Friday, April 24, 2009

A Word From Deacon Philip

Besides being a top official in the Bush State Department, Philip Zelikow was executive director of the Sept. 11 commission. His even-handed New York Times op-ed anticipates what the executive summary of a bipartisan fact-finding torture commission report (as opposed to a partisan get-or-save-Dick-Cheney free for all) might sound like:

A professional evaluation of the C.I.A.’s claims [about the effectiveness of the harsh interrogation techniques] would have to examine these cases to sift and weigh the contributions. The Senate Intelligence Committee is embarking on an important effort to sort out the claims and counterclaims.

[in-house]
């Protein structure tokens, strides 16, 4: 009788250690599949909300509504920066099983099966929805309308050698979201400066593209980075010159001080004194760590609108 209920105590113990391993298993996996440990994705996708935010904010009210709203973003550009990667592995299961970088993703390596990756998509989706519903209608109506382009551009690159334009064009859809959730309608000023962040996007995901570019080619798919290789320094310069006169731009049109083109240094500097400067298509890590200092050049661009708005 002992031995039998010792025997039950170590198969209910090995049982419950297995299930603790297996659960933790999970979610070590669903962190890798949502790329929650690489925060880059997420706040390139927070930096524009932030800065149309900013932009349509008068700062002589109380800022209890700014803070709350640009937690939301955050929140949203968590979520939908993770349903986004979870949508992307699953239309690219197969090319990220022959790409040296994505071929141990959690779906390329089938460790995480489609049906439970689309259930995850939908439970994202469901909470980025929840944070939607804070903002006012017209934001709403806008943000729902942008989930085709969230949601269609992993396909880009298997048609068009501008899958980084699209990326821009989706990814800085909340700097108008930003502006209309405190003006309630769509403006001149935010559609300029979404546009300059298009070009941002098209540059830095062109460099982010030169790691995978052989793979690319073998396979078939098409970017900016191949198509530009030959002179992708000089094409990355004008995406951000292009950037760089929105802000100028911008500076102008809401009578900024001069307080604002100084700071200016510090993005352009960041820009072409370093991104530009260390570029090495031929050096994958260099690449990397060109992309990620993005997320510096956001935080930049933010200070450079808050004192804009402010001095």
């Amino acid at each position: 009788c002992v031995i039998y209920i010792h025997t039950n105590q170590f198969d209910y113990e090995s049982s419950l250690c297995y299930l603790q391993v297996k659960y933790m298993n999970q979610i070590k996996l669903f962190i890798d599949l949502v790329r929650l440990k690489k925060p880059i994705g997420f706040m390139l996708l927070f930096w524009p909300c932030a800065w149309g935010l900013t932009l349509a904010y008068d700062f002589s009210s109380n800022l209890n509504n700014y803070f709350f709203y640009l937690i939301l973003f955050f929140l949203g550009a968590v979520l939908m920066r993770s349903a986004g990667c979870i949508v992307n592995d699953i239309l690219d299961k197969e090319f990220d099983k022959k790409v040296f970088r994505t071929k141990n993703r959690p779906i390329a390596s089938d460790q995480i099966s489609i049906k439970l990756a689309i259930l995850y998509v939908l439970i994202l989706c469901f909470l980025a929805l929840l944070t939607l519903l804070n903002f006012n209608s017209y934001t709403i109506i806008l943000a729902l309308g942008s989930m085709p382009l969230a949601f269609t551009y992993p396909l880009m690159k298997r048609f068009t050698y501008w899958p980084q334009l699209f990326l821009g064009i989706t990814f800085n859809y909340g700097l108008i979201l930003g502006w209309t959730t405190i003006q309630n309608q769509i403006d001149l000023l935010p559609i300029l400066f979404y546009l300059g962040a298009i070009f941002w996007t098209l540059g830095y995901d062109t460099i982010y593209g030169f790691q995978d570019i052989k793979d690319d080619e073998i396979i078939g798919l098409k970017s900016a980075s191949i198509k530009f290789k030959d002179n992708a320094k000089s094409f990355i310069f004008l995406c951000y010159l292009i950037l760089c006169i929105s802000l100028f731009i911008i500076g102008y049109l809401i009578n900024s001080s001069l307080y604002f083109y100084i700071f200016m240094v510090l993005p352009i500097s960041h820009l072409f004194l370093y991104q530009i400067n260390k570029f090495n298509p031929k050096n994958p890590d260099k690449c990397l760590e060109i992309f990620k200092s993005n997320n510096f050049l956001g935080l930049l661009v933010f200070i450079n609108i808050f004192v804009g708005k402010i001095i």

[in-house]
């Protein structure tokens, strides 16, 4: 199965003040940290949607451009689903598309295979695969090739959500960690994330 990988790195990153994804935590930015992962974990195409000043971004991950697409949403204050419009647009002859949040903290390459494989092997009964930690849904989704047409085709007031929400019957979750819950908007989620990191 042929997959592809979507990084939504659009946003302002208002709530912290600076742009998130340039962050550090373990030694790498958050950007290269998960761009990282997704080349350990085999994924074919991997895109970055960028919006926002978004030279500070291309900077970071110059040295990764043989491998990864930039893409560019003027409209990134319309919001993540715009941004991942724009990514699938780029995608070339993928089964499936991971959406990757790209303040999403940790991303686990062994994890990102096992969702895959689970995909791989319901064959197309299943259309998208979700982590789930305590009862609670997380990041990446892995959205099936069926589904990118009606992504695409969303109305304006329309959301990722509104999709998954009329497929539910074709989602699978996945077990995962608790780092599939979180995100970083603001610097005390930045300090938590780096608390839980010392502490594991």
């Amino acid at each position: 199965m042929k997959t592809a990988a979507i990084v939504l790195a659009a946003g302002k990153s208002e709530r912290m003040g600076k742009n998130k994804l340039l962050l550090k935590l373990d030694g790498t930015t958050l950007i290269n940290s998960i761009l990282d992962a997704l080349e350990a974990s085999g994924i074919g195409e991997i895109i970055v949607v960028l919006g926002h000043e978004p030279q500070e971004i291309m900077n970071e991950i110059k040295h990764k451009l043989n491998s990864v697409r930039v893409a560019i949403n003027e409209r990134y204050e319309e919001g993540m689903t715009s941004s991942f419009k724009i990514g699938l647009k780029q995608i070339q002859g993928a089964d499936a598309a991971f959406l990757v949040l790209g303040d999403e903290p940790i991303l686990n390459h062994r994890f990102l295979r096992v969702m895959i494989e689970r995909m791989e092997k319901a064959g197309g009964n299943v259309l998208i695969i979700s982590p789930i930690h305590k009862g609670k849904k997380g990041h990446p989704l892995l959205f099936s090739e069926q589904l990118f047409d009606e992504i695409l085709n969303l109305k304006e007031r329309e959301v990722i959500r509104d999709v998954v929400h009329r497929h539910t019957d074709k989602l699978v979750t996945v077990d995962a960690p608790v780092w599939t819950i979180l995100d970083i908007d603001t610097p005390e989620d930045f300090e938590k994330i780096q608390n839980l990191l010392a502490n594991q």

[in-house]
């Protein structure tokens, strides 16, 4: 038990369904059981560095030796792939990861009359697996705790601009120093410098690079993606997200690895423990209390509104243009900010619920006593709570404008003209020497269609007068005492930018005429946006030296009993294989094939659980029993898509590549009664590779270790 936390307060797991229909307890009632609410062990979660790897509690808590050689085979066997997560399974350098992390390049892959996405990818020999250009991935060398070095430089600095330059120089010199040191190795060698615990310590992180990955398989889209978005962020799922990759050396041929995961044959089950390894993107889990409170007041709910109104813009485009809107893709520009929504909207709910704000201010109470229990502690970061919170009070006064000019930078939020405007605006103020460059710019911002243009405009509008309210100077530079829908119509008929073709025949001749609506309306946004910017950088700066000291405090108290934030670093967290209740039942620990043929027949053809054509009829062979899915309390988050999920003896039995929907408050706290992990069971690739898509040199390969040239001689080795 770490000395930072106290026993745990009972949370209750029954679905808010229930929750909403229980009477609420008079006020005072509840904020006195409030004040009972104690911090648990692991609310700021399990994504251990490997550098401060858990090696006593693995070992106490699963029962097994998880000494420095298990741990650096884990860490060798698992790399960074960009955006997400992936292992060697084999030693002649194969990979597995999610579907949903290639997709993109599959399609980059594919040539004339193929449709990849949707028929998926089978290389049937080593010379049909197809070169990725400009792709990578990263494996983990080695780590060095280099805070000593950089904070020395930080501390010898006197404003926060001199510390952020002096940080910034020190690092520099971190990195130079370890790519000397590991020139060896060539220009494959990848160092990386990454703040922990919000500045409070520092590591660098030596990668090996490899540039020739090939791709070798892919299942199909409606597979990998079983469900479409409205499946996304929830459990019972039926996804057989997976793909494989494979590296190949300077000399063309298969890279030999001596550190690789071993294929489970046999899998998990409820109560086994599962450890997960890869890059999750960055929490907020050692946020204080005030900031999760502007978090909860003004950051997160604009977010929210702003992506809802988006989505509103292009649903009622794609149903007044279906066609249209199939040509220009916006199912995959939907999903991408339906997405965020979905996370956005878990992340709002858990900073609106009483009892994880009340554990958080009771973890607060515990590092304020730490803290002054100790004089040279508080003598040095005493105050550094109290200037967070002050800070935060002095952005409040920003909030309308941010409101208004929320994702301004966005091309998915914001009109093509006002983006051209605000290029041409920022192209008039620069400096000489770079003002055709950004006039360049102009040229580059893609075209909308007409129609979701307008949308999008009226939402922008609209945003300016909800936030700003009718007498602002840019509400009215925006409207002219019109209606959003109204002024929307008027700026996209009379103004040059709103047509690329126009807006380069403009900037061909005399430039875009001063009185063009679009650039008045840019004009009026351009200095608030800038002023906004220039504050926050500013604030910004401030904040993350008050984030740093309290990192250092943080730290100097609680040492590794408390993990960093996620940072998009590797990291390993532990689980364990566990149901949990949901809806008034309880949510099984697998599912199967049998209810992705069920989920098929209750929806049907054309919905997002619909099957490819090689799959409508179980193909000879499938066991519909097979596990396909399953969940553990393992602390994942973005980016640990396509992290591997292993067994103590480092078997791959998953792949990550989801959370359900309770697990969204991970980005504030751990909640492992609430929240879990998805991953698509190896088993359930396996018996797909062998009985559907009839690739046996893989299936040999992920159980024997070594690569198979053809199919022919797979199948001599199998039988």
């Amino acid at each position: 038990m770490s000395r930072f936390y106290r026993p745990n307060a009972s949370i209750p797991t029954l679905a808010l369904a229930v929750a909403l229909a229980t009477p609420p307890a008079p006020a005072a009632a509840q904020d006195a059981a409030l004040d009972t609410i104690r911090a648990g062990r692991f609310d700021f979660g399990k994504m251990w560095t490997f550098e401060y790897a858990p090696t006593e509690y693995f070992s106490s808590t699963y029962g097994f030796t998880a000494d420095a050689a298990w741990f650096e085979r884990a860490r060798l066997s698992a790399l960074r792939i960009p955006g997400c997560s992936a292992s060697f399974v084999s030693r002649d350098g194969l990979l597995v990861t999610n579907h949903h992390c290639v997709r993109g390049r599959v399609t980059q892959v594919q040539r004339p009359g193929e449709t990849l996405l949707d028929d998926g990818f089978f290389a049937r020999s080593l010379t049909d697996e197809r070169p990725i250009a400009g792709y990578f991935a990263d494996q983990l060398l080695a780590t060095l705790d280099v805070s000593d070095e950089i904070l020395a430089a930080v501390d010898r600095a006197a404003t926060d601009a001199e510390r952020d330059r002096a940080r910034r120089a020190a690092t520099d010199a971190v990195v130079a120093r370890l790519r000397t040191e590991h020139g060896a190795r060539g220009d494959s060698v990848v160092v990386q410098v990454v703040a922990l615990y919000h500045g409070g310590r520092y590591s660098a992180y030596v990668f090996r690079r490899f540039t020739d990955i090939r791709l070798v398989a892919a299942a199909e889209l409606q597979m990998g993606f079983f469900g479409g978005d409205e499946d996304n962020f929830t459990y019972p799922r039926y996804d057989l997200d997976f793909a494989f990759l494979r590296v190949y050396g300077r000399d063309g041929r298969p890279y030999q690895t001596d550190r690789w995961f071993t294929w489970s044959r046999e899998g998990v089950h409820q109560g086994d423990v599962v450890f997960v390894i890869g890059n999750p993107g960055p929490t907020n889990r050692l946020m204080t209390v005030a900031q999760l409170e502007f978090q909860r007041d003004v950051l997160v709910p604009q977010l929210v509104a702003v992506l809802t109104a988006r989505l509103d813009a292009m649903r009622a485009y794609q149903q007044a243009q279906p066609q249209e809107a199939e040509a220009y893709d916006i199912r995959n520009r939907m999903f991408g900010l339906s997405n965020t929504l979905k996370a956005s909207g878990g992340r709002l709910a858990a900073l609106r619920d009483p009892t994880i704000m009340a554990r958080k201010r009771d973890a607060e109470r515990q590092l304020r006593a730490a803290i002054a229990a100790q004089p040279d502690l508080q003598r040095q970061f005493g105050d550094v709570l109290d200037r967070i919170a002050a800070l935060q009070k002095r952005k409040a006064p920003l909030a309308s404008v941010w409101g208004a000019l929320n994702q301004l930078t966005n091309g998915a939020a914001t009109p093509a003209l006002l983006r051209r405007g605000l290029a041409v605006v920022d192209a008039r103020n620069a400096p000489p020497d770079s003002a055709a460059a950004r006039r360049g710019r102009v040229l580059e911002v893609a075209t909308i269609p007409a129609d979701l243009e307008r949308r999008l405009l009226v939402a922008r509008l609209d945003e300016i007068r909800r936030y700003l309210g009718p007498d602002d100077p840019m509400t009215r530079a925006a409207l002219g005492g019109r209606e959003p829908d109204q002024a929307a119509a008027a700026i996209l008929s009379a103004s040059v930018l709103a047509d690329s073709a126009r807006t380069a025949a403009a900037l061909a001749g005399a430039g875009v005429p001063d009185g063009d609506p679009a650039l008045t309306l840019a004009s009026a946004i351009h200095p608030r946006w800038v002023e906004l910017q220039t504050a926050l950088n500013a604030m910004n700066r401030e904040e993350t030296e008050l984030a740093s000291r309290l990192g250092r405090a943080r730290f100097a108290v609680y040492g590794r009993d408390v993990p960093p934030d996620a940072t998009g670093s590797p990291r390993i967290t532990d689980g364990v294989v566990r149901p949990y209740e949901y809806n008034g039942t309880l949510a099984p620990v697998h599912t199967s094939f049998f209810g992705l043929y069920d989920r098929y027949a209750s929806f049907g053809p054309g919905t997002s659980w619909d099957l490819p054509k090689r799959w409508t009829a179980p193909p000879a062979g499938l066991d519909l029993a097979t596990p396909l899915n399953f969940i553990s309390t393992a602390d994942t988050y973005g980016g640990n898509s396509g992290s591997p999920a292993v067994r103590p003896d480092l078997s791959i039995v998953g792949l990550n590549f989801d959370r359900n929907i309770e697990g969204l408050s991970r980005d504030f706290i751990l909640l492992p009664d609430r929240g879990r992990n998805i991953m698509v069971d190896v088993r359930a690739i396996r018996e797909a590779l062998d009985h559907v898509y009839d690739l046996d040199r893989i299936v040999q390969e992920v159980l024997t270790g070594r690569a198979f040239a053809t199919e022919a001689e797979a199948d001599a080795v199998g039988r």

What the committee may well find, after all the sifting, is that the reports were a critical part of the intelligence flow, but rarely — if ever — affected a “ticking bomb” situation.
That "rarely -- if ever" brings the reader up short. Tell us, please, if there was such a situation. But whether the techniques were effective or not, Zelikow argues that the U.S. Army's anti-al-Qaeda program in Iraq, which complied with international standards, was highly effective as well. As for the CIA's program, allies and even the FBI kept at arms length because they couldn't or didn't want to be associated with practices that smacked of torture. From studying Sept. 11 closer than anyone, Zelikow knows all too well what happens when intelligence gatherers aren't working togeteher.

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